Ministers scour junior schools for staff with language skills as they seek to give every child the chance to study a foreign tongue. Helen Ward reports.
PRIMARY teachers are to be asked about their hidden talents in foreign languages in the first step towards a huge teacher-training programme.
The Government wants all primary schools to offer children the opportunity to study a foreign language by 2010.
But it has stopped short of making languages compulsory in primary schools because of a lack of suitable teachers.
Ministers have now commissioned an 18-month, pound;120,000 study from Canterbury Christ Church University College, Manchester Metropolitan University and King's College London, to gauge the level of language skills and teaching in primary schools.
Project director Dr Patricia Driscoll, of Canterbury Christ Church, said:
"We will get a really strong picture of who is doing what across the country."
Ministers will be hoping to find untapped language talent. In 2000, a study of 243 state primary schools by Warwick University for the Qualifications and Curriculum Authority found 238 teachers had some qualification in a foreign language and of those 43 per cent had a degree.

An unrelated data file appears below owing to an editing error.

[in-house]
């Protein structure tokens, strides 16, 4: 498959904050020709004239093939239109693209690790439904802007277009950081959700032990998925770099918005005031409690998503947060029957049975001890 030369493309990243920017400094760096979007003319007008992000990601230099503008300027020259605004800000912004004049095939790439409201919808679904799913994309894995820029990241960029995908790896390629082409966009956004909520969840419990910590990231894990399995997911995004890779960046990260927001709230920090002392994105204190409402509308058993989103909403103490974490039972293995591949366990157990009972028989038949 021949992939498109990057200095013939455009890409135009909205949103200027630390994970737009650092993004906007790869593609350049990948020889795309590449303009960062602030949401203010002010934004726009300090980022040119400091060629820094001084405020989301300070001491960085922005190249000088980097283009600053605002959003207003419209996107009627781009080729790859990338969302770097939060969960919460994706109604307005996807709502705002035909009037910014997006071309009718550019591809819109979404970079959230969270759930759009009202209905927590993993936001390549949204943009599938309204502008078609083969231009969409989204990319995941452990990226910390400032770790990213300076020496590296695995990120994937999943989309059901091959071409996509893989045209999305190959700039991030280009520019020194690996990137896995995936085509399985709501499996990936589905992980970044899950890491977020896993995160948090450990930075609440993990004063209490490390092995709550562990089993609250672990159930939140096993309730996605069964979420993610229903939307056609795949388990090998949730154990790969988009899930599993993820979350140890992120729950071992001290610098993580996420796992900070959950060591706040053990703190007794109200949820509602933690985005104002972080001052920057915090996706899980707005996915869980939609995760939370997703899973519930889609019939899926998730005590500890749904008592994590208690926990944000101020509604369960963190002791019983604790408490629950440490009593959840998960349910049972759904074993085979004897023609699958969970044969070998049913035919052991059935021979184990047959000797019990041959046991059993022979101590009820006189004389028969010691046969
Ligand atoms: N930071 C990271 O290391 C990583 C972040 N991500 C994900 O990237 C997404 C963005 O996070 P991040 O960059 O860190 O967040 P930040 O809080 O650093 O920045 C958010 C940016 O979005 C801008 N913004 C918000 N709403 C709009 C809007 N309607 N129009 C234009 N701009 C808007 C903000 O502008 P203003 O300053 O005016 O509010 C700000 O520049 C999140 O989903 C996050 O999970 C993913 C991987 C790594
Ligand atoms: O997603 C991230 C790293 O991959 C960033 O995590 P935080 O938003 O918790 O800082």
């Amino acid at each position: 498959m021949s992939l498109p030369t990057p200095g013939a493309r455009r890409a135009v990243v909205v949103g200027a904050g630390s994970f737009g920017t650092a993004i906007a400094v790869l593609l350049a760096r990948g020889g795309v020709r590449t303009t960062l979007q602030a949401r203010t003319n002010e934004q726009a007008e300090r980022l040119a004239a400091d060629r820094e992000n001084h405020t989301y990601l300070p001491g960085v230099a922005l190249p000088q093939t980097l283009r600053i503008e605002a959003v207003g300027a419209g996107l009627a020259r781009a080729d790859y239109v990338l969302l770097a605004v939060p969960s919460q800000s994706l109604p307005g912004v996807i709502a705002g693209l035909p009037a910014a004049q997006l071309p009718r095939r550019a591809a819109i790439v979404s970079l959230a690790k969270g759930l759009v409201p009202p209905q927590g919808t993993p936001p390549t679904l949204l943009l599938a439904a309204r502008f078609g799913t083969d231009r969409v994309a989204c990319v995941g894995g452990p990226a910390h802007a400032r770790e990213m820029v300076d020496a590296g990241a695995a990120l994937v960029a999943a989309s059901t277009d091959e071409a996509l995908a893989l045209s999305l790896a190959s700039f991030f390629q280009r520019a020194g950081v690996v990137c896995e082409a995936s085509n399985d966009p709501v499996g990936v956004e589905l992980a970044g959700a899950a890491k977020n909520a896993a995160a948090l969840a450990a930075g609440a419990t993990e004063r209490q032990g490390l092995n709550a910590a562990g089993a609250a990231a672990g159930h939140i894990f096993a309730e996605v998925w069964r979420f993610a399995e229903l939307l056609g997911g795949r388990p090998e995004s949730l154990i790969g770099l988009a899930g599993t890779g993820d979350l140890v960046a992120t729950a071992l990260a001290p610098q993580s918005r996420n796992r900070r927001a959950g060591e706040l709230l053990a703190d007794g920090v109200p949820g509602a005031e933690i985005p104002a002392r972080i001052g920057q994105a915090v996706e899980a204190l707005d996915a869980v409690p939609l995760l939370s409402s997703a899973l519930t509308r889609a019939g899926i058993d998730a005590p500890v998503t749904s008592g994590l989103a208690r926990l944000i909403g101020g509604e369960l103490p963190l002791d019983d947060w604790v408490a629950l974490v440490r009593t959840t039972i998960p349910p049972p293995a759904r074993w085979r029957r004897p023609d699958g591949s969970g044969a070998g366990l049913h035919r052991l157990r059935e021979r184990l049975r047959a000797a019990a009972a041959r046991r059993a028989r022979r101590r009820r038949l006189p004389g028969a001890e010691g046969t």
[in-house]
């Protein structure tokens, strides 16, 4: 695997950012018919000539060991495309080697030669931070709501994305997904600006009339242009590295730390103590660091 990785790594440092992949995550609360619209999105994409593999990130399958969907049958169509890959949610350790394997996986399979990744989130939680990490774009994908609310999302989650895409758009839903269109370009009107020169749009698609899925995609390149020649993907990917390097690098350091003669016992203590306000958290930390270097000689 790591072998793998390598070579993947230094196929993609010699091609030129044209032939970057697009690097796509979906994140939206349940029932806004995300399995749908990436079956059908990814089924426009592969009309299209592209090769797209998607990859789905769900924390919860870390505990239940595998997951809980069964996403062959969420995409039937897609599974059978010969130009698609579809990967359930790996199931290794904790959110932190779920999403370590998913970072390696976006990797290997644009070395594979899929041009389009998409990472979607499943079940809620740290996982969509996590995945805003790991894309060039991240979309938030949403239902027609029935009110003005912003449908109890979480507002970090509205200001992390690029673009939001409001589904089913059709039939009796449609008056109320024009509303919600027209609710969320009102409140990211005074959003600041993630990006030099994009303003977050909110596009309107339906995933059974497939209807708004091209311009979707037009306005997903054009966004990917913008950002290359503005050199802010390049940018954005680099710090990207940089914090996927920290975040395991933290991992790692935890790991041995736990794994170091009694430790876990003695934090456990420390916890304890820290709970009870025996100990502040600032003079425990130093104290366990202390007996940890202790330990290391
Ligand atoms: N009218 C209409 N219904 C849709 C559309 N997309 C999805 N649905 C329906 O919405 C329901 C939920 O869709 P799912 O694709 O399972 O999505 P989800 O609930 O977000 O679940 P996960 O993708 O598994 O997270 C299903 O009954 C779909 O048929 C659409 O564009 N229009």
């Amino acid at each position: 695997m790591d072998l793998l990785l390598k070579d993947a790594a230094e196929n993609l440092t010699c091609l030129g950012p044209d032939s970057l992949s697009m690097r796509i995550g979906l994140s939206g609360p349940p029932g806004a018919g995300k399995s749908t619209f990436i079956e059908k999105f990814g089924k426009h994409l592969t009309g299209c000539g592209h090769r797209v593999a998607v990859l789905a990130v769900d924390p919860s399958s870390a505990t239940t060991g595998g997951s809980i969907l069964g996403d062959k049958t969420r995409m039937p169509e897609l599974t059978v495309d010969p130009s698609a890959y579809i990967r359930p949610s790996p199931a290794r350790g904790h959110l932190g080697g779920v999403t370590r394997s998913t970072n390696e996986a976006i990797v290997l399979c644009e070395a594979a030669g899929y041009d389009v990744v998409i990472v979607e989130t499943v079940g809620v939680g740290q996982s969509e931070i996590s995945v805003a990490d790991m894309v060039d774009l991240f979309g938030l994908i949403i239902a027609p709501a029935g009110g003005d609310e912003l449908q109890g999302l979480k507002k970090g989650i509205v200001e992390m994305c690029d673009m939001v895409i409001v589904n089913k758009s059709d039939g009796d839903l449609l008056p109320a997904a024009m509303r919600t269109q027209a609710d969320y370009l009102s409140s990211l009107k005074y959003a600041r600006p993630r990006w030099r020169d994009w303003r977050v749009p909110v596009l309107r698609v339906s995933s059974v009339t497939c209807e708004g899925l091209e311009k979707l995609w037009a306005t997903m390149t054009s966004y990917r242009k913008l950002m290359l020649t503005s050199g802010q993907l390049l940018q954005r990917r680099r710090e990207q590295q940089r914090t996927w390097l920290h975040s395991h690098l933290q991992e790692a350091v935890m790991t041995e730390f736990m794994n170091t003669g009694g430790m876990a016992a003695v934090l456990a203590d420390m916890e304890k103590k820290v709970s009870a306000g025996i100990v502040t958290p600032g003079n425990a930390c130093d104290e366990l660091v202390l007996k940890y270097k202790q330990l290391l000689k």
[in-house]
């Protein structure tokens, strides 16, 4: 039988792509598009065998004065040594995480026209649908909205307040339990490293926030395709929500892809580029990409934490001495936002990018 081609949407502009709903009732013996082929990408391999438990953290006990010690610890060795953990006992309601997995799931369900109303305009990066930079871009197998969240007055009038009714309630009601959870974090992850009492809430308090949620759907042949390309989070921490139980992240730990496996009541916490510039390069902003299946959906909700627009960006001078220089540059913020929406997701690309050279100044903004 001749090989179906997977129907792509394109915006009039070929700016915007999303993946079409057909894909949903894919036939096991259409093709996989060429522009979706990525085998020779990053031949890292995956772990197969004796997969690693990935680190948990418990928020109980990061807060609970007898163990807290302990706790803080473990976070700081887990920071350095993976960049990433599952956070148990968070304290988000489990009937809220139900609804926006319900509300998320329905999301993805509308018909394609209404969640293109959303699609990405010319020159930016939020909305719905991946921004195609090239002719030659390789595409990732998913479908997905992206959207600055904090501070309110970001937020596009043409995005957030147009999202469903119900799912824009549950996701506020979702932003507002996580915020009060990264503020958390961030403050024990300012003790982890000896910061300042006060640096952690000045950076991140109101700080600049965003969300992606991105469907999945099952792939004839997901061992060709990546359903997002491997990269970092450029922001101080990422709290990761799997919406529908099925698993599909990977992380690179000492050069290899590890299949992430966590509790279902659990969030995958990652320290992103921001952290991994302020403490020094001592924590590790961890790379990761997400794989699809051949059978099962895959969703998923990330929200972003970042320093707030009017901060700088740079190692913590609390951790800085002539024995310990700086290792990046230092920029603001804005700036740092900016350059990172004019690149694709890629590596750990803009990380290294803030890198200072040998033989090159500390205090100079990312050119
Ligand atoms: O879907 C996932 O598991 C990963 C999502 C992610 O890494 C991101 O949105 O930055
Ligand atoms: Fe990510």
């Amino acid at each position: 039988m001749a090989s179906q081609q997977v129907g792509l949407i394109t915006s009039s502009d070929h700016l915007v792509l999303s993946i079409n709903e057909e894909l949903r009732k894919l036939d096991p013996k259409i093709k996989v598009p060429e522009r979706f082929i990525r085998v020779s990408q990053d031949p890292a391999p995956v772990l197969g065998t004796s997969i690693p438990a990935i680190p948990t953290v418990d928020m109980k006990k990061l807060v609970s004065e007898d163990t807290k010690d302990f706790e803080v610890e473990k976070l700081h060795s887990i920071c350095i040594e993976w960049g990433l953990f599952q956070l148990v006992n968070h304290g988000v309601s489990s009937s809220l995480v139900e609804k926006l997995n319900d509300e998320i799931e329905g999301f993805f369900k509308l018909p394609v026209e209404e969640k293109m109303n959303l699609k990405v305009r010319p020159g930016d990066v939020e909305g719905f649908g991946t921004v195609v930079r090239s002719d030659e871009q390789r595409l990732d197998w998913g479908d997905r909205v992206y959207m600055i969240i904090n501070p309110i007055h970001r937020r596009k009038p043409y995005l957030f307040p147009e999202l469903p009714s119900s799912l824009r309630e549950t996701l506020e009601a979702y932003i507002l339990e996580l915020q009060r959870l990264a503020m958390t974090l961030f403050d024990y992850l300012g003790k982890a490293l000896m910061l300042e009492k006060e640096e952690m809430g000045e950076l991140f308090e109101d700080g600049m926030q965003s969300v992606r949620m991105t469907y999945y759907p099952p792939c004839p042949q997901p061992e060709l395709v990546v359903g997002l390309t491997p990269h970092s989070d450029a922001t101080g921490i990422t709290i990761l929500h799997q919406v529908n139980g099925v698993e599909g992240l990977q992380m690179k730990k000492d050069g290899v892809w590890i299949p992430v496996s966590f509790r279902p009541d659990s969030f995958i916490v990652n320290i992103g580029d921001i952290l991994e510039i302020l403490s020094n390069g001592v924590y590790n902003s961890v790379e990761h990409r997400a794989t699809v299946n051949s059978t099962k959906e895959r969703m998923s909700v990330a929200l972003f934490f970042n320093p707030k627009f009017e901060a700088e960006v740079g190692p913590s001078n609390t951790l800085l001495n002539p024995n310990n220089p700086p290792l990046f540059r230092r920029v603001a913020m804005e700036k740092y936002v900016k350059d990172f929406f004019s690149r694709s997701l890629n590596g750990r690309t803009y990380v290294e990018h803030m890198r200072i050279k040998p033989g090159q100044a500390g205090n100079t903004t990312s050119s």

Dr Driscoll said: "We will ask teachers what their languages background is, whether they teach languages,what they would like to teach and what training they feel they need to do it."
Secondary schools will also be contacted to find out what support they give to local primaries.
The Government expects headteachers to give existing primary teachers who want to train in languages the support and opportunity to do so. It has promised funds to develop teachers' skills.
It is also inviting local authorities to bid for funding to try out different ways of managing and extending language teaching. Between three and six authorities are expected to be chosen as "pathfinders".
Baroness Catherine Ashton, who is responsible for the National Languages Strategy, said: "In some areas, such as Liverpool, a lot of schools are already doing fantastic language learning. We want to find out as much as we can about what works, why it works and how local education authorities can work with schools."
Liverpool City Council has funded a huge programme of primary languages. It has six centres of excellence, schools which offer languages to all children, and a further 82 of its 160 primary schools teaching either Spanish, French or German to some children.